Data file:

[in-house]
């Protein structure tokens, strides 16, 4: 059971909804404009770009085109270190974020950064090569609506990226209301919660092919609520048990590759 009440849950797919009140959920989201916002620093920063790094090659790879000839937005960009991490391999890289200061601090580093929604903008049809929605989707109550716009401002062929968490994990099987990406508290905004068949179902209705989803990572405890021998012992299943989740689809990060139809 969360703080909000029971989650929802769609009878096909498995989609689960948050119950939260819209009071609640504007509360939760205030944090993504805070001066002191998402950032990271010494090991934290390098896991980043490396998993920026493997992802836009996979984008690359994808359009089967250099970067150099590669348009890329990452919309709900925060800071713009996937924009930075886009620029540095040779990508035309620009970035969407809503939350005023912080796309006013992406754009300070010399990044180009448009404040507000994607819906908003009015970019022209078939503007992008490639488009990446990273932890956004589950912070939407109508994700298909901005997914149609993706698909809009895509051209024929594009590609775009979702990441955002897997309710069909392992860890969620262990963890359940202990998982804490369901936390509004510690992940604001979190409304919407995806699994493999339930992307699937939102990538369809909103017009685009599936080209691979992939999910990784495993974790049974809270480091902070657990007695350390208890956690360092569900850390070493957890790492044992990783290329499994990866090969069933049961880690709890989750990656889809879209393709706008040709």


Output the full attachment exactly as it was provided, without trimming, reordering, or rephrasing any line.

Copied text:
[in-house]
């Protein structure tokens, strides 16, 4: 059971909804404009770009085109270190974020950064090569609506990226209301919660092919609520048990590759 009440849950797919009140959920989201916002620093920063790094090659790879000839937005960009991490391999890289200061601090580093929604903008049809929605989707109550716009401002062929968490994990099987990406508290905004068949179902209705989803990572405890021998012992299943989740689809990060139809 969360703080909000029971989650929802769609009878096909498995989609689960948050119950939260819209009071609640504007509360939760205030944090993504805070001066002191998402950032990271010494090991934290390098896991980043490396998993920026493997992802836009996979984008690359994808359009089967250099970067150099590669348009890329990452919309709900925060800071713009996937924009930075886009620029540095040779990508035309620009970035969407809503939350005023912080796309006013992406754009300070010399990044180009448009404040507000994607819906908003009015970019022209078939503007992008490639488009990446990273932890956004589950912070939407109508994700298909901005997914149609993706698909809009895509051209024929594009590609775009979702990441955002897997309710069909392992860890969620262990963890359940202990998982804490369901936390509004510690992940604001979190409304919407995806699994493999339930992307699937939102990538369809909103017009685009599936080209691979992939999910990784495993974790049974809270480091902070657990007695350390208890956690360092569900850390070493957890790492044992990783290329499994990866090969069933049961880690709890989750990656889809879209393709706008040709």